UN chief challenges world leaders to change

September 23, 2009 08:27 pm | Updated December 04, 2021 11:46 pm IST - UNITED NATIONS

United Nations Secretary-General Ban Ki-moon addresses the 64th session of the General Assembly at United Nations headquarters. Photo: AP

United Nations Secretary-General Ban Ki-moon addresses the 64th session of the General Assembly at United Nations headquarters. Photo: AP

Secretary-General Ban Ki-moon challenged world leaders on Wednesday to cleanse the globe of nuclear weapons, tackle the threat of catastrohic climate change and combat growing poverty from the global financial crisis.

The U.N. chief warned presidents, prime ministers and diplomats from the U.N.’s 192 member states that “no nation, large or small, can violate the human rights of its citizens with impunity.”

He called for greater efforts to achieve peace in Darfur and Somalia. He urged a revival of negotiations to achieve a Mideast peace with Israel and Palestine live side-by-side in peace. And he pledged to see the Afghans “through their long night” and stand as well with the people of Pakistan.

“Amid many crises — food, energy, recession and pandemic flu, hitting all at once — the world looks to us for answers,” Mr Ban Ki-moon said in the opening address to the General Assembly’s 64th ministerial session.

“If ever there were a time to act in a spirit of renewed multilateralism, a moment to create a United Nations of genuine collective action, it is now.”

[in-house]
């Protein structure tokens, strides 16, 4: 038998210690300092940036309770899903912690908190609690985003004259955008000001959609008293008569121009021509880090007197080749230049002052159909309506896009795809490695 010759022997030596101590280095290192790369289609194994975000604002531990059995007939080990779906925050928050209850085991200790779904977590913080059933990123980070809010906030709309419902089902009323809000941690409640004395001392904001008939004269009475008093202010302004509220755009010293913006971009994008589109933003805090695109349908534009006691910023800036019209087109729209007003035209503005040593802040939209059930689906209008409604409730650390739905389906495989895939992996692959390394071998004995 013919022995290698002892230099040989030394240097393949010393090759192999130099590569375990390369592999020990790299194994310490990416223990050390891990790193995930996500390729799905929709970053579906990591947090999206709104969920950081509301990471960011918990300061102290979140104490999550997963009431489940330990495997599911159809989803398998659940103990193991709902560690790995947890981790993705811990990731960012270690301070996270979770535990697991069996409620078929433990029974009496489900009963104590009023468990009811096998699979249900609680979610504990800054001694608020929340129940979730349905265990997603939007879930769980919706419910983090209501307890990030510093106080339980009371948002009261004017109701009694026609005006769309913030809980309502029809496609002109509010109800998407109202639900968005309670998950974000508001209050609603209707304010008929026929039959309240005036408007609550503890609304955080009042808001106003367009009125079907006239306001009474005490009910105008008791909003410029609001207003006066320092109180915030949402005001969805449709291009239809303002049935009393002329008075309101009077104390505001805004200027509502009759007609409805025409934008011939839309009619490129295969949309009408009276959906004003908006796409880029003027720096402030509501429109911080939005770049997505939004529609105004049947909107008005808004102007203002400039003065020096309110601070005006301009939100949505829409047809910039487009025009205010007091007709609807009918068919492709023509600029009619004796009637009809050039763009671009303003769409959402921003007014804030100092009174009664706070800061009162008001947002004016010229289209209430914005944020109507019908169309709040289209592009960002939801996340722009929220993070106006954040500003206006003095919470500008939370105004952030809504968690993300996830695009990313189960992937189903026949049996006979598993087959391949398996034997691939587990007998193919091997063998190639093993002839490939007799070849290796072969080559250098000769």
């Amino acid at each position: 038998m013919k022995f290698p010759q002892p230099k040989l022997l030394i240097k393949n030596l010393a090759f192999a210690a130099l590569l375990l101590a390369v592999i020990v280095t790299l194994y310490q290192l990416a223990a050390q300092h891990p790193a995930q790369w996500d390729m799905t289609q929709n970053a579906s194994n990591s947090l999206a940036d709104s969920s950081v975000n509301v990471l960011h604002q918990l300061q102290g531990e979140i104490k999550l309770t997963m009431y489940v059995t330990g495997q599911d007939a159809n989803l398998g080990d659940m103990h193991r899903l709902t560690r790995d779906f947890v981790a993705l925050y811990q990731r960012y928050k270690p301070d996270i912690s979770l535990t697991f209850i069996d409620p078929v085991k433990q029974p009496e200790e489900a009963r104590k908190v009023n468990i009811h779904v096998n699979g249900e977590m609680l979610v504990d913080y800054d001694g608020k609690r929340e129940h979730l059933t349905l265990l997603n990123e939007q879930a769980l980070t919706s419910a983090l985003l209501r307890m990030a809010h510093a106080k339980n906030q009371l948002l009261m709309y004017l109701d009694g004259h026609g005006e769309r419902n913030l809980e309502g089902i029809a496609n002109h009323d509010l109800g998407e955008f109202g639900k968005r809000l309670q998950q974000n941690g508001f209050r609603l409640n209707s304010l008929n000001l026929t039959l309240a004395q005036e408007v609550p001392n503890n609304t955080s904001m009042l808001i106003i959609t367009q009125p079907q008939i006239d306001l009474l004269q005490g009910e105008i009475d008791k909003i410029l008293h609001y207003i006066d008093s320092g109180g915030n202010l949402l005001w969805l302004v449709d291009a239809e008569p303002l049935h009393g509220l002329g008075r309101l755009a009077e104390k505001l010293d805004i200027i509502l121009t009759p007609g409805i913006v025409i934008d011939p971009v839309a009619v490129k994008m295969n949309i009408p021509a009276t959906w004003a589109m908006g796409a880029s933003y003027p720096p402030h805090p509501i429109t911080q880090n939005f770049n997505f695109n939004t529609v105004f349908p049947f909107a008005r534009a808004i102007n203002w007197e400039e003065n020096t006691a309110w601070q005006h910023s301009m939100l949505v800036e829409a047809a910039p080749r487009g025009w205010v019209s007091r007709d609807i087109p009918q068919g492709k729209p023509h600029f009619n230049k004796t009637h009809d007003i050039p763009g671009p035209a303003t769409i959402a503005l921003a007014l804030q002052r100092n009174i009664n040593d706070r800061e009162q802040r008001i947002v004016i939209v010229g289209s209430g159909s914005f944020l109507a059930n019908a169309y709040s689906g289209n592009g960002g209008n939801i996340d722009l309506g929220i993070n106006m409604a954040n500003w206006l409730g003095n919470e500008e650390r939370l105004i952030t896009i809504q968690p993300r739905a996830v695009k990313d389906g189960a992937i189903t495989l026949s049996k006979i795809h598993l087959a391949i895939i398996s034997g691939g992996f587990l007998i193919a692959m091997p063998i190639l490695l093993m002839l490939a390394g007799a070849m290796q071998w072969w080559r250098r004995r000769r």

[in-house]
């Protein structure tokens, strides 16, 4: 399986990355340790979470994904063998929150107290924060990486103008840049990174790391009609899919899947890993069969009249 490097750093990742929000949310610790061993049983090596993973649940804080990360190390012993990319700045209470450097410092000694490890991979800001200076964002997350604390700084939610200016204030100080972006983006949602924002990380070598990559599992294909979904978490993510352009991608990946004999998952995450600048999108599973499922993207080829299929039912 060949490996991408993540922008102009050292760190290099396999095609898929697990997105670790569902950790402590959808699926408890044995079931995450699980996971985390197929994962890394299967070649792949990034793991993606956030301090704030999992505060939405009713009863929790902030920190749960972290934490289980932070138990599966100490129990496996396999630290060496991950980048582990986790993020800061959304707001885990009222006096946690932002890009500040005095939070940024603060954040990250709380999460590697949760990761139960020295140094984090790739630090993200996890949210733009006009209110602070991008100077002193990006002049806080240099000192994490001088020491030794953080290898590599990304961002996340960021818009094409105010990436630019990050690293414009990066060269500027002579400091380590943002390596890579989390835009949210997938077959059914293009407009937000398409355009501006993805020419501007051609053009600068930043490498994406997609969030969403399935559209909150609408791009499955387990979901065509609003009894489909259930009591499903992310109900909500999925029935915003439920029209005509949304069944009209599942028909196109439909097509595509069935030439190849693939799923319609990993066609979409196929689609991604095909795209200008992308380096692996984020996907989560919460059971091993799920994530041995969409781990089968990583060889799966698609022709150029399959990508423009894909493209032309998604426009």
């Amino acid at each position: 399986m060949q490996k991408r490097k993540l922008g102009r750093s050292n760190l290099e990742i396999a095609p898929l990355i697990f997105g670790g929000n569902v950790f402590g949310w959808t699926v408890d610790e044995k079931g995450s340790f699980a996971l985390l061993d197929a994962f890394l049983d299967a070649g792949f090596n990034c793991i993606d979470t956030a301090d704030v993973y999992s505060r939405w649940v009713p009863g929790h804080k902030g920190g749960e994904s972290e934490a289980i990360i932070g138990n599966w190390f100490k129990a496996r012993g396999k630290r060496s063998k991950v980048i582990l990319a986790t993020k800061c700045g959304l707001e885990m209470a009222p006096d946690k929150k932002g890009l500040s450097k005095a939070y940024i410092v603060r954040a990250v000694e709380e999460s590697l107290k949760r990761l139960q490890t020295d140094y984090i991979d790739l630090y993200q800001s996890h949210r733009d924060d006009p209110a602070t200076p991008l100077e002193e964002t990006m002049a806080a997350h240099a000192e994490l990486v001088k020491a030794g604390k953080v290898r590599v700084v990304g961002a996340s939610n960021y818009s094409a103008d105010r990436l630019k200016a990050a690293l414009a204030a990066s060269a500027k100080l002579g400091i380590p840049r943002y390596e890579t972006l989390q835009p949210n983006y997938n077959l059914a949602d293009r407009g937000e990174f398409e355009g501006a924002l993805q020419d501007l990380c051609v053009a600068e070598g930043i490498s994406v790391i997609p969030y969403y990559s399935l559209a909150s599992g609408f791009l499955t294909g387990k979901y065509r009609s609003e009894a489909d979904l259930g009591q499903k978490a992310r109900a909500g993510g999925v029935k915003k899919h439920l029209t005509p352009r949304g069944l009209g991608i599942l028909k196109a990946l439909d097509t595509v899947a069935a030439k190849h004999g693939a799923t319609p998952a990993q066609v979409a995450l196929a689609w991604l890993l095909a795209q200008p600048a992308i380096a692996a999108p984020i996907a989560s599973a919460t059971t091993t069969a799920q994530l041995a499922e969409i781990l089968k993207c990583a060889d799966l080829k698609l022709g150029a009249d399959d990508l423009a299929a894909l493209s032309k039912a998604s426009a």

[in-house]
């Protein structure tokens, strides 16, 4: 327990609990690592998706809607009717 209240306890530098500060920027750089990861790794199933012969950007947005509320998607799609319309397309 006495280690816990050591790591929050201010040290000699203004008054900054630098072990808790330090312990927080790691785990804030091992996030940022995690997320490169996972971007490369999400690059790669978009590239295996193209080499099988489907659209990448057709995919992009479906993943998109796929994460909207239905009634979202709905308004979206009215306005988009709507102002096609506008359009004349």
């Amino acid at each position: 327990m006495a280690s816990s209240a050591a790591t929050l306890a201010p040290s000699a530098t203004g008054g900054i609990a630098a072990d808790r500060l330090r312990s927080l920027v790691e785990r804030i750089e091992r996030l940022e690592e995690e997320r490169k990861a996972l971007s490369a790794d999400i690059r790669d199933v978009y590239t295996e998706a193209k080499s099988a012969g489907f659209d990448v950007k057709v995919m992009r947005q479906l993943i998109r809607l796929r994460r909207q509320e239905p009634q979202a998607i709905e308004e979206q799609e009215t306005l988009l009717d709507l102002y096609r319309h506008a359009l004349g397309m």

New faces at the podium

A host of new faces will follow Mr. Ban Ki-moon to the podium at this last General Assembly ministerial session in the U.N.’s landmark headquarters before it closes for renovation later this fall — U.S. President Barack Obama, Russian President Dmitry Medvedev, China’s President Hu Jintao and Japan’s newly elected Prime Minister Yukio Hatoyama, to name a few.

A day after about 100 heads of state and government, in the largest-ever summit on global warming, exchanged views on how to reach a new global accord to combat climate change, Mr. Ban Ki-moon again exhorted the leaders to “rise to the greatest challenge we face as a human family.”

“This year I have traveled from the ice rim of the Arctic to the steppes of Mongolia,” Mr. Ban Ki-moon said. “I have seen, first-hand, the effects of climate change on our planet and its people.”

The U.N. chief also urged leaders to “make this the year we agreed to banish the bomb,” to address the “red flags of warning” about a global economic recovery and make a fresh push to achieve U.N. anti-poverty goals, especially reducing maternal and child mortality rates which remain very high, according to his prepared text.

Need for international unity stressed

General Assembly President Ali Treki, of Libya, echoed the need for international unity.

“The international community has learned from experience that transnational threats and the multiple crises facing the world today can only be addressed through responsible international cooperation,” he told the audience in the assembly chamber that included about 120 world leaders.